Kenny Walter is an editor with HCPLive. Prior to joining MJH Life Sciences in 2019, he worked as a digital reporter covering nanotechnology, life sciences, material science and more with R&D Magazine. He graduated with a degree in journalism from Temple University in 2008 and began his career as a local reporter for a chain of weekly newspapers based on the Jersey shore. When not working, he enjoys going to the beach and enjoying the shore in the summer and watching North Carolina Tar Heel basketball in the winter.
Coronary microvascular dysfunction is independently related to abnormal cardiac mechanics, according to a new study.
Navkaranbir S. Bajal, MD
A team, led by Navkaranbir S. Bajaj, MD, a University of Alabama at Birmingham assistant professor in the Division of Cardiovascular Disease, Department of Medicine and Department of Radiology, investigated the relations between chronic kidney disease, coronary microvascular dysfunction (CMD), cardiac dysfunction, and adverse cardiovascular outcomes.
Of the 352 patients in the study, 35% had an estimated glomerular filtration rate (eGFR) of greater than 60 ml/min-1/1.73m-2, a median left ventricular ejection fraction of 62%, and a median coronary flow reserve (CFR) of 1.8. The investigators found eGFR and CFR was associated with diastolic and systolic indices, as well as future cardiovascular events (all P <.05).
In multivariable models, CFR was independently linked with cardiac mechanics and cardiovascular events, while eGFR was not. The associations between eGFR, cardiac mechanics, and cardiovascular events were partly mediated through CFR.
Cardiac dysfunction and cardiovascular events are common in patients with chronic kidney disease without overt obstructive coronary artery disease. However, the mechanisms of this connection are poorly understood.
Coronary microvascular dysfunction is thought to be a link between abnormal renal function and impairment of cardiac function and cardiovascular events.
Following death, blood vessels in a healthy heart looks like a tight filigree network that fills the heart muscle tissue. However, diseased postmortem hearts lose much of the network.
The blood vessels are too small inside the heart muscle to be visualized in living patients.
The investigators examined patients undergoing cardiac stress positron emission tomography, echocardiogram, and renal function ascertainment at Brigham and Women’s Hospital longitudinally.
Patients free of overt coronary—which was defined as a summed stress score greater than 3 and without a history of ischemic heart disease—valvular, and end-organ disease were followed up for the adverse composite outcome of death or hospitalization for myocardial infarction or heart failure.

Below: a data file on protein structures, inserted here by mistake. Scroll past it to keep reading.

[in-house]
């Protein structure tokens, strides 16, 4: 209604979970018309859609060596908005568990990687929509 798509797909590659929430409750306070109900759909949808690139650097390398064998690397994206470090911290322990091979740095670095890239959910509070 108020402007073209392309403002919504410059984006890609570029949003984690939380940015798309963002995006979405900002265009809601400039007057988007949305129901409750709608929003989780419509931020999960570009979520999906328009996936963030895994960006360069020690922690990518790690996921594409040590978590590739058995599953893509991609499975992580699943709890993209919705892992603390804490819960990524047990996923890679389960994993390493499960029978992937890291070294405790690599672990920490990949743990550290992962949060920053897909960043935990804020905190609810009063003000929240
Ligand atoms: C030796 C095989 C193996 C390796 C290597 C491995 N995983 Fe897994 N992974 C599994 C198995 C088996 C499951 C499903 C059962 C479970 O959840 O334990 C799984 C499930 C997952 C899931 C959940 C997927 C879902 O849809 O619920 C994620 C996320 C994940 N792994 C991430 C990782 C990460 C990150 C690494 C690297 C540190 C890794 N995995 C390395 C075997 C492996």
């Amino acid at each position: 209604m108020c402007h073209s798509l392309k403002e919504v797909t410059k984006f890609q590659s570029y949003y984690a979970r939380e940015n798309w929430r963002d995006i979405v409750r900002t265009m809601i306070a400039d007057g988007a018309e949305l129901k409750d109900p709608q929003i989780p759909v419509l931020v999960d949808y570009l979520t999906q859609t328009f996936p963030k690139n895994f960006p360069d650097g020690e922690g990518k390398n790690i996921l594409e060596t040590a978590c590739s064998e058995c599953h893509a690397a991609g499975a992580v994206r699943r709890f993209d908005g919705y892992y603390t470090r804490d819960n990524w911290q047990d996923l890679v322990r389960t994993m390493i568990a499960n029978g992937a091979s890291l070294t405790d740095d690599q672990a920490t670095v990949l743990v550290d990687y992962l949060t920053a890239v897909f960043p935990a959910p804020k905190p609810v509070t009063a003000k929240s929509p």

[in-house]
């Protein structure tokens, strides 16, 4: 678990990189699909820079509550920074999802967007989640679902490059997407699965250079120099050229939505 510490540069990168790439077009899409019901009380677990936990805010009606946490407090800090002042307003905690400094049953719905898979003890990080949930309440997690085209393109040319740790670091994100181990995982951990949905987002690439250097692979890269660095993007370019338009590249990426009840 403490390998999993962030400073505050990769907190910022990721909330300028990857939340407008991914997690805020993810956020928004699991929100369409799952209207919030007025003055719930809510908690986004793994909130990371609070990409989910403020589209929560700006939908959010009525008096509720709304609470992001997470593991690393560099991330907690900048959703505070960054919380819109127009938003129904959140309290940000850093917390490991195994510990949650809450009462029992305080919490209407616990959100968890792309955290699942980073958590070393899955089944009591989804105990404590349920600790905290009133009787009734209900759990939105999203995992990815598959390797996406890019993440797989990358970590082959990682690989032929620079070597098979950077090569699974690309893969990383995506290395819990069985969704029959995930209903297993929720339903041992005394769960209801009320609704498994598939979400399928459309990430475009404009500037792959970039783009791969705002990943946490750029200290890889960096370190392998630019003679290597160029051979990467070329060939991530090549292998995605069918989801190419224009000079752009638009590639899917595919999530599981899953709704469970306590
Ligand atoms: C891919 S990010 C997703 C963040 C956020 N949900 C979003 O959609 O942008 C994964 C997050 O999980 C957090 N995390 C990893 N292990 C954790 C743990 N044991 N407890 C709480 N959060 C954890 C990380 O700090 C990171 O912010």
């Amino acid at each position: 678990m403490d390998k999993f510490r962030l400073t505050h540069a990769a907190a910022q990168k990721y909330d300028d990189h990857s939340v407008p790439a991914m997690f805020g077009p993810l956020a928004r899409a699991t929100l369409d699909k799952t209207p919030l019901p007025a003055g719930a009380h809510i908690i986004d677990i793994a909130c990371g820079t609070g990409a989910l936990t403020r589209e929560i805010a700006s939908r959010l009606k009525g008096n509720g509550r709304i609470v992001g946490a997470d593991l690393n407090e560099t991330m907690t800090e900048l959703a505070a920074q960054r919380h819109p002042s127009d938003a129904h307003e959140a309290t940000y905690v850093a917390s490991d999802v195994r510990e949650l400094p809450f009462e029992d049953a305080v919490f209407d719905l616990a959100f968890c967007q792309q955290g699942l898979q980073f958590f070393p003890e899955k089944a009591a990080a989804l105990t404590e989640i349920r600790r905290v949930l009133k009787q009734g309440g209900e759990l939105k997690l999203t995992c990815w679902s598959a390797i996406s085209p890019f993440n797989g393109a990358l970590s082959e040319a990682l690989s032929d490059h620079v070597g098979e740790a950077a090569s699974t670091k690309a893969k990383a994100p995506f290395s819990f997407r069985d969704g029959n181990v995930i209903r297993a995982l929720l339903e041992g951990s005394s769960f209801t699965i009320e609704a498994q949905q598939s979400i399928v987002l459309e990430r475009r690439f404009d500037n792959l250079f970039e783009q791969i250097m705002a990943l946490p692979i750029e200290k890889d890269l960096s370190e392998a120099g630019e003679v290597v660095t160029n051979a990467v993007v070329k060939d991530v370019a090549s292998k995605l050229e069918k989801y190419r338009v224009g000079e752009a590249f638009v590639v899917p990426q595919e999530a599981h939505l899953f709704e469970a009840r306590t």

The patients were followed for a median of 4.4 years for major adverse cardiac events, with a total of 108 patients suffering from a major event, including death and hospitalization for non-fatal heart attack or heart failure.
Coronary flow reserve (CFR) was determined from positron emission tomography, while echocardiograms was used to measure cardiac mechanics—diastolic (lateral and septal E/e’) and systolic (global longitudinal, radial, and circumferential strain).
The investigators blinded image analyses and event adjudication and the associations between estimated glomerular filtration rate (eGFR), CFR, diastolic and systolic indices, and adverse cardiovascular outcomes were assessed in adjusted models and mediation analyses.
“Coronary microvascular dysfunction, but not eGFR, was independently associated with abnormal cardiac mechanics and an increased risk of cardiovascular events,” the authors wrote. “Coronary microvascular dysfunction may mediate the effect of chronic kidney disease on abnormal cardiac function and cardiovascular events in those without overt coronary artery disease.”
The investigators developed a statistical model called mediation analysis and found CMD accounted for 19-24% of left ventricle diastolic dysfunction, 19-42% of left ventricle systolic dysfunction, and 32% of all major adverse cardiovascular events.
Earlier this year, investigators presented data from a community-based study, which included more than 9000 US adults and a median follow-up of 17.5 years, that showed patients with cardiovascular disease had a higher risk of kidney failure, with heart failure patients at an 11.4-fold increased risk of developing kidney failure.
Results of the investigators’ analyses revealed all cardiovascular disease events included were associated with an increased risk of developing end-stage kidney disease. Specifically, heart failure was associated with an 11.4-fold increased risk (HR, 11.4; 95% CI, 8.4-15.5), coronary heart disease increased risk 3.7-fold (HR, 3.7; 95% CI, 2.5-5.3), atrial fibrillation resulted in a 2.7-fold increase (HR, 2.7; 95% CI, 1.9-3.8), and stroke correlated with a 1.4-fold increase in end-stage kidney disease (HR, 1.4; 95% CI, .9-2.4).
The study, “Coronary Microvascular Dysfunction, Left Ventricular Remodeling, and Clinical Outcomes in Patients With Chronic Kidney Impairment,” was published online in Circulation.